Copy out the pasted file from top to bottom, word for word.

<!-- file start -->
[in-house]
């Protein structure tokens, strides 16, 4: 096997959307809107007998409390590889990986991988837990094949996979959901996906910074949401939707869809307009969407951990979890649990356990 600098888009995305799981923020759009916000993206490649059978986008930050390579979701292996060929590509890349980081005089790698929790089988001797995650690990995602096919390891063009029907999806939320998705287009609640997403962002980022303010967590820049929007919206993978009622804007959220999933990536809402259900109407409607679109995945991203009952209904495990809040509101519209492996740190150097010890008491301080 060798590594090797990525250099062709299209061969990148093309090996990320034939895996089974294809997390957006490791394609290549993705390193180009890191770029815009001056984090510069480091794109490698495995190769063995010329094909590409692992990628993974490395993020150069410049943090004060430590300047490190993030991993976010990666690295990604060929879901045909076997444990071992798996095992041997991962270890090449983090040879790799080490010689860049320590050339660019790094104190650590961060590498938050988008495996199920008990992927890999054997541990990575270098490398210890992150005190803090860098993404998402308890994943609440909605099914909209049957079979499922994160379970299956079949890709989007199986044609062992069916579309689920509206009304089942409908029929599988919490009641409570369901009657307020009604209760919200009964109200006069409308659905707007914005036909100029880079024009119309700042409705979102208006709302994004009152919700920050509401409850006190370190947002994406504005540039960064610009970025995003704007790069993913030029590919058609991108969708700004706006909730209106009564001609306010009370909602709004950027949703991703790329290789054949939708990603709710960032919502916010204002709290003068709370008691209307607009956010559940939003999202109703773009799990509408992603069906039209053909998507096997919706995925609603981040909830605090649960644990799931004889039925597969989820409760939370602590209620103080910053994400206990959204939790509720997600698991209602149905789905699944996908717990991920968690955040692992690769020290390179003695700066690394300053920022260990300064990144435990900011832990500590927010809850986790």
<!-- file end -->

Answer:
[in-house]
């Protein structure tokens, strides 16, 4: 096997959307809107007998409390590889990986991988837990094949996979959901996906910074949401939707869809307009969407951990979890649990356990 600098888009995305799981923020759009916000993206490649059978986008930050390579979701292996060929590509890349980081005089790698929790089988001797995650690990995602096919390891063009029907999806939320998705287009609640997403962002980022303010967590820049929007919206993978009622804007959220999933990536809402259900109407409607679109995945991203009952209904495990809040509101519209492996740190150097010890008491301080 060798590594090797990525250099062709299209061969990148093309090996990320034939895996089974294809997390957006490791394609290549993705390193180009890191770029815009001056984090510069480091794109490698495995190769063995010329094909590409692992990628993974490395993020150069410049943090004060430590300047490190993030991993976010990666690295990604060929879901045909076997444990071992798996095992041997991962270890090449983090040879790799080490010689860049320590050339660019790094104190650590961060590498938050988008495996199920008990992927890999054997541990990575270098490398210890992150005190803090860098993404998402308890994943609440909605099914909209049957079979499922994160379970299956079949890709989007199986044609062992069916579309689920509206009304089942409908029929599988919490009641409570369901009657307020009604209760919200009964109200006069409308659905707007914005036909100029880079024009119309700042409705979102208006709302994004009152919700920050509401409850006190370190947002994406504005540039960064610009970025995003704007790069993913030029590919058609991108969708700004706006909730209106009564001609306010009370909602709004950027949703991703790329290789054949939708990603709710960032919502916010204002709290003068709370008691209307607009956010559940939003999202109703773009799990509408992603069906039209053909998507096997919706995925609603981040909830605090649960644990799931004889039925597969989820409760939370602590209620103080910053994400206990959204939790509720997600698991209602149905789905699944996908717990991920968690955040692992690769020290390179003695700066690394300053920022260990300064990144435990900011832990500590927010809850986790």